To put this in perspective, however, I worked with about two dozen MIDI files (including other Master Tracks Pro files) and all of these, apart from the above exceptions, were handled without any problem.

ADIOS, AMIGA...



That's about it really. There's a million and one other things that I could talk about — the comprehensive Sys Ex facilities, SMUS support, multi-channel echo effects, user definable undo-nesting, velocity fader facilities etc. — but we've got to stop somewhere. The only important things left to discuss are whether or not the package is any good, and more importantly for Steinberg, whether the program will sell.

A lot of ST users will say that, even with the new Amiga version, Pro24 has had its day. OK, relative to Cubase and all of the other Atari ST heavyweights, this is true. Pro24 Amiga is not going to impress users of these programs, and it's not going to make them go out and flog their STs to buy Amigas.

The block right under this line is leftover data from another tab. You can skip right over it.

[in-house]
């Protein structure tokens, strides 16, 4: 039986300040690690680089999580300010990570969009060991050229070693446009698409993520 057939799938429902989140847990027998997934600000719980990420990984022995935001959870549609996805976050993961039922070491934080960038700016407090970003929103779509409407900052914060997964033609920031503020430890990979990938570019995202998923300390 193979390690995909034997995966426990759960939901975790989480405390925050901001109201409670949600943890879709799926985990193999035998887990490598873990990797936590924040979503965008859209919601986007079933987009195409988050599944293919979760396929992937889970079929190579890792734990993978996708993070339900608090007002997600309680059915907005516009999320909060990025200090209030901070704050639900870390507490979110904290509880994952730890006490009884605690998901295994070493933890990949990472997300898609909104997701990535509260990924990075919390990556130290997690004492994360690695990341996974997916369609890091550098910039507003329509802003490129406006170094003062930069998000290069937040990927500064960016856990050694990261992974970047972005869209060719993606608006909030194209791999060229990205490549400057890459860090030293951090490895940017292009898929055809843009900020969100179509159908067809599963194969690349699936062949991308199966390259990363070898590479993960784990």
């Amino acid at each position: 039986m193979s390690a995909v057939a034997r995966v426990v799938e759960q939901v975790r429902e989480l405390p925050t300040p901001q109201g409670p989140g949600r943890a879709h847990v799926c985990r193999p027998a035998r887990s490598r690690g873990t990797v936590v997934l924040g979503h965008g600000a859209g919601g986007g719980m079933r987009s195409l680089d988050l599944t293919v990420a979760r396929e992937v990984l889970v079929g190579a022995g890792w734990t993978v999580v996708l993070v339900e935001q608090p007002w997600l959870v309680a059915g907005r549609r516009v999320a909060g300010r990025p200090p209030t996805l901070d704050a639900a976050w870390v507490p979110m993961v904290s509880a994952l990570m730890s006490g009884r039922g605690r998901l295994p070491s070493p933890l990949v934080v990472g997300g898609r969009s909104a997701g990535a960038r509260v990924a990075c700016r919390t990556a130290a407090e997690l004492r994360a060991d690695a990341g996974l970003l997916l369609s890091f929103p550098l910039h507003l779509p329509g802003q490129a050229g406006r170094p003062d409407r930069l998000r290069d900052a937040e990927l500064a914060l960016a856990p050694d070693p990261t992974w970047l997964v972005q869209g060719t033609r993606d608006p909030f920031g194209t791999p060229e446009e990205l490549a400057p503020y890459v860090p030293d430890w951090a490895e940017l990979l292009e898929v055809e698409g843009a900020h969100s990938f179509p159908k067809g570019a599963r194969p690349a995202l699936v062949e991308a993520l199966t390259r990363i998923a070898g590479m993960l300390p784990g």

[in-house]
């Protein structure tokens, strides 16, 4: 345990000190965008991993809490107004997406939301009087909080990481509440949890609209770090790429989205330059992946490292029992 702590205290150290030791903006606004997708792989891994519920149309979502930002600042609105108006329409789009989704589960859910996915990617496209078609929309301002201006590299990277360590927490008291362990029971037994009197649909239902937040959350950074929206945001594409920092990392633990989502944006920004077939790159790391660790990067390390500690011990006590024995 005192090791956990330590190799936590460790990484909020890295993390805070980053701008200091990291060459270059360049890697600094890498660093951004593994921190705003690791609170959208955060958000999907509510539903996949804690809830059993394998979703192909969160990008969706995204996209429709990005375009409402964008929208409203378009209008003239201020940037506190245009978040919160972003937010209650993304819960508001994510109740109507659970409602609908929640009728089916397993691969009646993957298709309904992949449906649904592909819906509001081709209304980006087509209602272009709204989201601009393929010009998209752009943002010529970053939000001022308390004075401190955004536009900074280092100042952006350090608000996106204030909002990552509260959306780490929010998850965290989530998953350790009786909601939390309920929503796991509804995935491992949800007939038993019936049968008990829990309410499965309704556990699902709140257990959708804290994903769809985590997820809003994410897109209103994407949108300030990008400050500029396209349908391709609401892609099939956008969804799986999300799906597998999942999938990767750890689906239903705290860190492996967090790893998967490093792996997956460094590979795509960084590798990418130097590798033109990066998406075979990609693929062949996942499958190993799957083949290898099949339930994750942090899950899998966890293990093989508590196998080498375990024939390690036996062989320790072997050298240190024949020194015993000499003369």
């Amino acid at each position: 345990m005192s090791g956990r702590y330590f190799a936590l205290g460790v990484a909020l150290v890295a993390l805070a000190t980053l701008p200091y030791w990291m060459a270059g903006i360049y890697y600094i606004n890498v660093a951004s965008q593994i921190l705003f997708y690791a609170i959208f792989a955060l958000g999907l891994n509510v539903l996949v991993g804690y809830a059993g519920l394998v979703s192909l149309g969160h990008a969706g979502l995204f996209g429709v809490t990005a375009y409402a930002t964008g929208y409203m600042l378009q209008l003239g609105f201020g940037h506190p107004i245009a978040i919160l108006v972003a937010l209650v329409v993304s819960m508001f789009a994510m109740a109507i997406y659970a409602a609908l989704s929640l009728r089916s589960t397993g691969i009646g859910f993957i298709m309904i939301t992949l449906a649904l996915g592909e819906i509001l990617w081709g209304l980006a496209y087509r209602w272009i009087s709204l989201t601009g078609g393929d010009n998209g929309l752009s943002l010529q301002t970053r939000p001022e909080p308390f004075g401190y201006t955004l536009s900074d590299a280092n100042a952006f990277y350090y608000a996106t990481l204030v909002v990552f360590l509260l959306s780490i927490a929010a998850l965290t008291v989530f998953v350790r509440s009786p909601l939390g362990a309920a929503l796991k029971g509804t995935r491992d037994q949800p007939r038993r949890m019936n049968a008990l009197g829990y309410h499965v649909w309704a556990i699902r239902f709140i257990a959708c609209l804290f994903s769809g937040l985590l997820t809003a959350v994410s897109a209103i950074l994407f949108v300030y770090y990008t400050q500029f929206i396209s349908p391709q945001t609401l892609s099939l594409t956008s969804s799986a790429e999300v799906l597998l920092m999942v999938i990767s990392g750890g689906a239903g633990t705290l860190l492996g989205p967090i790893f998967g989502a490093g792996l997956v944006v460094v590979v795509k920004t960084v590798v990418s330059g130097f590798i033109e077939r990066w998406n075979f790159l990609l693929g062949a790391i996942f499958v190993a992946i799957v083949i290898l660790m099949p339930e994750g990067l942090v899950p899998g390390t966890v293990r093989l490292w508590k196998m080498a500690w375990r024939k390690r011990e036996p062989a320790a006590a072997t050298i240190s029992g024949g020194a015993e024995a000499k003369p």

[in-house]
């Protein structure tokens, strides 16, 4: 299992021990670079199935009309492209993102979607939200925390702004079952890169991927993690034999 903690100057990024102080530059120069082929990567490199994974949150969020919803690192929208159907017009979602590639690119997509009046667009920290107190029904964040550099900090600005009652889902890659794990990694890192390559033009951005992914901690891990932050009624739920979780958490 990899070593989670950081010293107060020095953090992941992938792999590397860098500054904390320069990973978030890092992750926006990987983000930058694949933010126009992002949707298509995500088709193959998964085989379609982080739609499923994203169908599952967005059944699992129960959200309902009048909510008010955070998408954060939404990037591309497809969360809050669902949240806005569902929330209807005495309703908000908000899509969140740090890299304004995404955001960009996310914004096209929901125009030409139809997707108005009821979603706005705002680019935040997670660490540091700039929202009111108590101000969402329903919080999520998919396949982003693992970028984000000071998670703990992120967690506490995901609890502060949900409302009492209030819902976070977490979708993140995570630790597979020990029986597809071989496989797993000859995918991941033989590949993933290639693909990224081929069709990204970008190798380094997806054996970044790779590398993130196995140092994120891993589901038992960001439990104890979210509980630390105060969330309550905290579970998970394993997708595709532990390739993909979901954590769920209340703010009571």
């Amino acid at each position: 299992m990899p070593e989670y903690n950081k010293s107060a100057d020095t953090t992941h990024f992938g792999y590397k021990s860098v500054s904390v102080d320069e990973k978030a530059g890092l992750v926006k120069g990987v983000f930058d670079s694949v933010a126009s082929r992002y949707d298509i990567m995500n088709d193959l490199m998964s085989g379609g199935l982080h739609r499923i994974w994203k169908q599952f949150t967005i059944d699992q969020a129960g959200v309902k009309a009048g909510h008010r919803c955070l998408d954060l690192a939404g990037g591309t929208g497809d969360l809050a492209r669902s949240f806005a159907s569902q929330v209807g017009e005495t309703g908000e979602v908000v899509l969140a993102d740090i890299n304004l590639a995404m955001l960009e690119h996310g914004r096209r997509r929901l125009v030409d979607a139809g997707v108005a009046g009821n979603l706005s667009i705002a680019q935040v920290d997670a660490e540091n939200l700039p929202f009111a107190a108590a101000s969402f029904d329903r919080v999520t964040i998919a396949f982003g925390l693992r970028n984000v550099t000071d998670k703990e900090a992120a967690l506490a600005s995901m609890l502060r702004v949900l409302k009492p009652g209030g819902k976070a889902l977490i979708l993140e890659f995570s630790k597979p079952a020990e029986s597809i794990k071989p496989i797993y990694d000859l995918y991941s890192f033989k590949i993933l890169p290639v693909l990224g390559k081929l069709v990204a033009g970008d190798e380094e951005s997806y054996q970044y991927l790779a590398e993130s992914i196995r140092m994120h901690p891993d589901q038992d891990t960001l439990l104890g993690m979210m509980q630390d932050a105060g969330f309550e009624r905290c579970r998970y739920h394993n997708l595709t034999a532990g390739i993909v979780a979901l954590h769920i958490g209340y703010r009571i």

However, for the software-starved Amiga musicians, and newcomers who are entering the MIDI world and looking for suitable hardware and software, it's a different ballgame, and Pro24 Amiga is very welcome indeed. Make no mistake; it is a significant addition to the Amiga's current range of music software. It's destined to do very well indeed, and I for one wish it all the best.

FURTHER INFORMATION

£285

Evenlode Soundworks, (Contact Details).


Also featuring gear in this article



Previous Article in this issue

Studio Vision

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The Vinyl Solution


Sound On Sound - Copyright: SOS Publications Ltd.
The contents of this magazine are re-published here with the kind permission of SOS Publications Ltd.

 

Sound On Sound - Feb 1991

Donated by: Bert Jansch / Adam Jansch

Gear in this article:

Software: Sequencer/DAW > Steinberg > Pro24


Gear Tags:

Atari ST Platform

Review by Paul Overaa

Previous article in this issue:

> Studio Vision

Next article in this issue:

> The Vinyl Solution